Mak­ing her own suc­cess story

Marlborough Express - The Saturday Express, Marlborough - - FRONT PAGE - DAVID JAMES

‘‘We saw the best of peo­ple, and the worst of peo­ple,’’ says Rachel Black.

‘‘But I never lost my be­lief in the ul­ti­mate kind­ness of the hu­man spirit.’’

Tak­ing the leap from be­ing a com­mu­nity ad­vo­cate to fam­ily law felt pretty nat­u­ral, says the former Marl­bor­ough Women’s Refuge man­ager.

Black has been ap­pointed branch man­ager for Eb­born Law in Blen­heim, where she will over­see op­er­a­tions across the top of the south.

Black is well-known to many com­mu­nity ser­vices, po­lice and gov­ern­ment agen­cies through her 16-year stint with Women’s Refuge.

Eb­born Law is the largest provider of fam­ily le­gal aid in New Zealand, which at­tracted Black to the job.

Black says she has al­ways been a staunch ad­vo­cate for equal op­por­tu­ni­ties and ac­cess to le­gal re­sources, es­pe­cially for fam­i­lies.

‘‘Dur­ing my time at Plun­ket, be­fore I joined the refuge move­ment, I saw peo­ple strug­gling to feed their chil­dren and them­selves and so they would go hun­gry.

‘‘Con­vinc­ing my col­leagues of this was an up­hill bat­tle, be­cause they them­selves had come from lives of priv­i­lege and found it hard to be­lieve that de­pri­va­tion ex­isted in New Zealand.’’

Black says it was the suc­cess sto­ries she saw through work­ing at Women’s Refuge that mo­ti­vated her to work in ar­eas of so­cial jus­tice.

‘‘We ran an amaz­ing women’s pro­gramme ... There were a lot of suc­cess sto­ries.

‘‘When women con­tact you maybe months or a cou­ple of years later, they’d say, ’Hey re­mem­ber me? This is where I am, this is what I am do­ing now. Things are re­ally great, you know, I’m safe, I’m healthy, and the chil­dren are do­ing great’.

‘‘That was re­ally re­ward­ing for me.

‘‘Every one of those sto­ries is a suc­cess, but even a woman walk­ing in the door is a suc­cess in its own way. Be­cause that’s a huge step to take.’’

Black says Eb­born Law recog­nised her ex­pe­ri­ence as an as­set to the new role in fam­ily law.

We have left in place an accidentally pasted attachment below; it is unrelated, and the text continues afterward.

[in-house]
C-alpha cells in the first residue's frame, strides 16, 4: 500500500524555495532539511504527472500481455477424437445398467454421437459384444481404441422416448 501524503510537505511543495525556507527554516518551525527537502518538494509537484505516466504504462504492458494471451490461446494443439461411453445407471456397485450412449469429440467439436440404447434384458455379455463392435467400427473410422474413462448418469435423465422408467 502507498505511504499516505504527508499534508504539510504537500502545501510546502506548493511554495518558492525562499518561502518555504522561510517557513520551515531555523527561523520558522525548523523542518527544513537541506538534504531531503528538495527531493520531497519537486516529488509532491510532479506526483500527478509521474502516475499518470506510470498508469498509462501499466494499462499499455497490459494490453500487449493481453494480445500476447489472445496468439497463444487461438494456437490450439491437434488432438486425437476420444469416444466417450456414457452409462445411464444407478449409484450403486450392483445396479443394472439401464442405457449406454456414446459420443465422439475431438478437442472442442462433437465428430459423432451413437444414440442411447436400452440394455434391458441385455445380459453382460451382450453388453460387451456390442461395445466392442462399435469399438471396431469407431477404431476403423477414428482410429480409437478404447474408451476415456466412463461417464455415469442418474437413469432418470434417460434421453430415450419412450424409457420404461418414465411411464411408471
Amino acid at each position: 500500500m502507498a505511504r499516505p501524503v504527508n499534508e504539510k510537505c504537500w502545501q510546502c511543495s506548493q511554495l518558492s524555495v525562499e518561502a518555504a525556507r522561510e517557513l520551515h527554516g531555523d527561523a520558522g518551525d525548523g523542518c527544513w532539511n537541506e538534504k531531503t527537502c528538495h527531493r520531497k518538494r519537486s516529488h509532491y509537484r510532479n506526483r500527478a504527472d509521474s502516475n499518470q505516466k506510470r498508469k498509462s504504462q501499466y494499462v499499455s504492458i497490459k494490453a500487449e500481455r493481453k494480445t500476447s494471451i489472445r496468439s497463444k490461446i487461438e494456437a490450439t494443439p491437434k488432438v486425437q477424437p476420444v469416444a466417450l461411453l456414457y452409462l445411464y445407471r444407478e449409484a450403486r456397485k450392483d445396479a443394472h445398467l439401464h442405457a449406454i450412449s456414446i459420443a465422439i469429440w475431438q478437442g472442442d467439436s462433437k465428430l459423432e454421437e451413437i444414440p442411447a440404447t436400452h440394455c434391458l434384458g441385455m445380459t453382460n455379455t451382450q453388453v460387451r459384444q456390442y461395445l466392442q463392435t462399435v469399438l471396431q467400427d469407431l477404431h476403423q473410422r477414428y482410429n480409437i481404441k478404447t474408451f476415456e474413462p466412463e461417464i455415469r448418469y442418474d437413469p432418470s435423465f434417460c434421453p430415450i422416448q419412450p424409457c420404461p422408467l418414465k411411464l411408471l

‘‘My val­ues and thoughts around so­cial jus­tice fit re­ally well with this firm be­cause they have the same val­ues,’’ Black says. ‘‘I think my knowl­edge around work­ing with clients, and my ex­pe­ri­ence with do­mes­tic and sex­ual vi­o­lence is recog­nised as a value.’’

And while it was hard to leave Women’s Refuge be­hind, Black is con­fi­dent it’s in good hands.

She says things have changed for the bet­ter around do­mes­tic vi­o­lence in the com­mu­nity.

For now, Black’s job be­gins with mak­ing con­nec­tions with other of­fices in the top of the south.

‘‘My role and my aim is to make this branch of­fice a suc­cess. I guess for me, I’m lucky that I know a lot of peo­ple in the so­cial ser­vice agen­cies, and I’ll be mak­ing the same con­nec­tions with sim­i­lar agen­cies in Nel­son and Motueka,’’ Black says.

Eb­born Law chief ex­ec­u­tive Jar­rod Coburn says the firm takes a holis­tic ap­proach to law, and that Black fits right into their phi­los­o­phy of con­nect­ing peo­ple, com­mu­ni­ties and ser­vices.

Black’s first ma­jor event will be a free fam­ily law work­shop in Blen­heim early next year.


Rachel Black leaves Women’s Refuge af­ter 16 years as she heads up op­er­a­tions for Eb­born Law across the top of the south.

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